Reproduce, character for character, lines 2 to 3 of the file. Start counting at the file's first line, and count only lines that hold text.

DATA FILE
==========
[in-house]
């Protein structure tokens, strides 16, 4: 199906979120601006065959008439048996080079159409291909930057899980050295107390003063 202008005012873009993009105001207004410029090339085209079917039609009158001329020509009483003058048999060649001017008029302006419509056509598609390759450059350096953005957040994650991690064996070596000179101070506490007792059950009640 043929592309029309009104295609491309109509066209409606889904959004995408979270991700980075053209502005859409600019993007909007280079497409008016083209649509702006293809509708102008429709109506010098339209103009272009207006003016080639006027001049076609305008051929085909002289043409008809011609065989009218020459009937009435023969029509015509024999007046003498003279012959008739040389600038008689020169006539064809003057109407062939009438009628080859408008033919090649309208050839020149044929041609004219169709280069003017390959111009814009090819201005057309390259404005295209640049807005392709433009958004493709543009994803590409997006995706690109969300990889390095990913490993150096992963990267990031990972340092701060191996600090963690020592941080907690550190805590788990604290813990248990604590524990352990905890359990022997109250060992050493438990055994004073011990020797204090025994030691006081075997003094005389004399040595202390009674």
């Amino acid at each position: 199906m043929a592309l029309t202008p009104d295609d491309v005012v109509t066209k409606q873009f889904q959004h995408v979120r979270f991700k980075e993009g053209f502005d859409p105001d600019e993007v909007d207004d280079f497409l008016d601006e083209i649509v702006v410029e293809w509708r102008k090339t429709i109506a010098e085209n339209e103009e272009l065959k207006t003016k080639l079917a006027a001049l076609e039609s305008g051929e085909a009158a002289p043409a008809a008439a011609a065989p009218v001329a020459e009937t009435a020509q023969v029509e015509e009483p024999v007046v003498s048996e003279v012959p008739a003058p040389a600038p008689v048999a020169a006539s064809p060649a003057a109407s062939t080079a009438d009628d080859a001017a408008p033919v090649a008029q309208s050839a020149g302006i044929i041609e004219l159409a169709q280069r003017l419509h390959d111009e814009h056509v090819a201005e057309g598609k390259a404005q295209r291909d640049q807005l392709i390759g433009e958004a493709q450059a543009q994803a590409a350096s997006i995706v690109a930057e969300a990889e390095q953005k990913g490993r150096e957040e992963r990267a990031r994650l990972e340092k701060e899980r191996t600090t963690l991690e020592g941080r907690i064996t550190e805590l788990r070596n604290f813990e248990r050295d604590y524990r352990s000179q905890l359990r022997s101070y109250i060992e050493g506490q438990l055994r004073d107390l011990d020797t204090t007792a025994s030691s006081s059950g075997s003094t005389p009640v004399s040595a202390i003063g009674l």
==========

């Protein structure tokens, strides 16, 4: 199906979120601006065959008439048996080079159409291909930057899980050295107390003063 202008005012873009993009105001207004410029090339085209079917039609009158001329020509009483003058048999060649001017008029302006419509056509598609390759450059350096953005957040994650991690064996070596000179101070506490007792059950009640 043929592309029309009104295609491309109509066209409606889904959004995408979270991700980075053209502005859409600019993007909007280079497409008016083209649509702006293809509708102008429709109506010098339209103009272009207006003016080639006027001049076609305008051929085909002289043409008809011609065989009218020459009937009435023969029509015509024999007046003498003279012959008739040389600038008689020169006539064809003057109407062939009438009628080859408008033919090649309208050839020149044929041609004219169709280069003017390959111009814009090819201005057309390259404005295209640049807005392709433009958004493709543009994803590409997006995706690109969300990889390095990913490993150096992963990267990031990972340092701060191996600090963690020592941080907690550190805590788990604290813990248990604590524990352990905890359990022997109250060992050493438990055994004073011990020797204090025994030691006081075997003094005389004399040595202390009674």
């Amino acid at each position: 199906m043929a592309l029309t202008p009104d295609d491309v005012v109509t066209k409606q873009f889904q959004h995408v979120r979270f991700k980075e993009g053209f502005d859409p105001d600019e993007v909007d207004d280079f497409l008016d601006e083209i649509v702006v410029e293809w509708r102008k090339t429709i109506a010098e085209n339209e103009e272009l065959k207006t003016k080639l079917a006027a001049l076609e039609s305008g051929e085909a009158a002289p043409a008809a008439a011609a065989p009218v001329a020459e009937t009435a020509q023969v029509e015509e009483p024999v007046v003498s048996e003279v012959p008739a003058p040389a600038p008689v048999a020169a006539s064809p060649a003057a109407s062939t080079a009438d009628d080859a001017a408008p033919v090649a008029q309208s050839a020149g302006i044929i041609e004219l159409a169709q280069r003017l419509h390959d111009e814009h056509v090819a201005e057309g598609k390259a404005q295209r291909d640049q807005l392709i390759g433009e958004a493709q450059a543009q994803a590409a350096s997006i995706v690109a930057e969300a990889e390095q953005k990913g490993r150096e957040e992963r990267a990031r994650l990972e340092k701060e899980r191996t600090t963690l991690e020592g941080r907690i064996t550190e805590l788990r070596n604290f813990e248990r050295d604590y524990r352990s000179q905890l359990r022997s101070y109250i060992e050493g506490q438990l055994r004073d107390l011990d020797t204090t007792a025994s030691s006081s059950g075997s003094t005389p009640v004399s040595a202390i003063g009674l």